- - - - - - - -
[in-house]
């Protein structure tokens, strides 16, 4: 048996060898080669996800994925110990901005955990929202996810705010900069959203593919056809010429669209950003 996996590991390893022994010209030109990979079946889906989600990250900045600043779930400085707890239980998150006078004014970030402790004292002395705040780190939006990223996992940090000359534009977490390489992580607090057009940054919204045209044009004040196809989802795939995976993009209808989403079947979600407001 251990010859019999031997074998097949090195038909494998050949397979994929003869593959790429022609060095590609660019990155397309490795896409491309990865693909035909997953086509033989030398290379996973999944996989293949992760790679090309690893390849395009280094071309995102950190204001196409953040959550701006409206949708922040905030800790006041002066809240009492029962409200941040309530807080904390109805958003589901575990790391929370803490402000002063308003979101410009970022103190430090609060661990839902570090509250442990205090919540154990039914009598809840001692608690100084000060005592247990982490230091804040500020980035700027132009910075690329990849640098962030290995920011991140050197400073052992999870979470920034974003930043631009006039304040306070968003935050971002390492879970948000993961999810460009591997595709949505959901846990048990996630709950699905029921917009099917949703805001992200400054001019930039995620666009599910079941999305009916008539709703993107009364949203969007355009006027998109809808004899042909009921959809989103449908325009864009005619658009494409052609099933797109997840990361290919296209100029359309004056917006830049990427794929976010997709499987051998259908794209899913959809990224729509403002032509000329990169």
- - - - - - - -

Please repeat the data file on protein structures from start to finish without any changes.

[in-house]
């Protein structure tokens, strides 16, 4: 048996060898080669996800994925110990901005955990929202996810705010900069959203593919056809010429669209950003 996996590991390893022994010209030109990979079946889906989600990250900045600043779930400085707890239980998150006078004014970030402790004292002395705040780190939006990223996992940090000359534009977490390489992580607090057009940054919204045209044009004040196809989802795939995976993009209808989403079947979600407001 251990010859019999031997074998097949090195038909494998050949397979994929003869593959790429022609060095590609660019990155397309490795896409491309990865693909035909997953086509033989030398290379996973999944996989293949992760790679090309690893390849395009280094071309995102950190204001196409953040959550701006409206949708922040905030800790006041002066809240009492029962409200941040309530807080904390109805958003589901575990790391929370803490402000002063308003979101410009970022103190430090609060661990839902570090509250442990205090919540154990039914009598809840001692608690100084000060005592247990982490230091804040500020980035700027132009910075690329990849640098962030290995920011991140050197400073052992999870979470920034974003930043631009006039304040306070968003935050971002390492879970948000993961999810460009591997595709949505959901846990048990996630709950699905029921917009099917949703805001992200400054001019930039995620666009599910079941999305009916008539709703993107009364949203969007355009006027998109809808004899042909009921959809989103449908325009864009005619658009494409052609099933797109997840990361290919296209100029359309004056917006830049990427794929976010997709499987051998259908794209899913959809990224729509403002032509000329990169």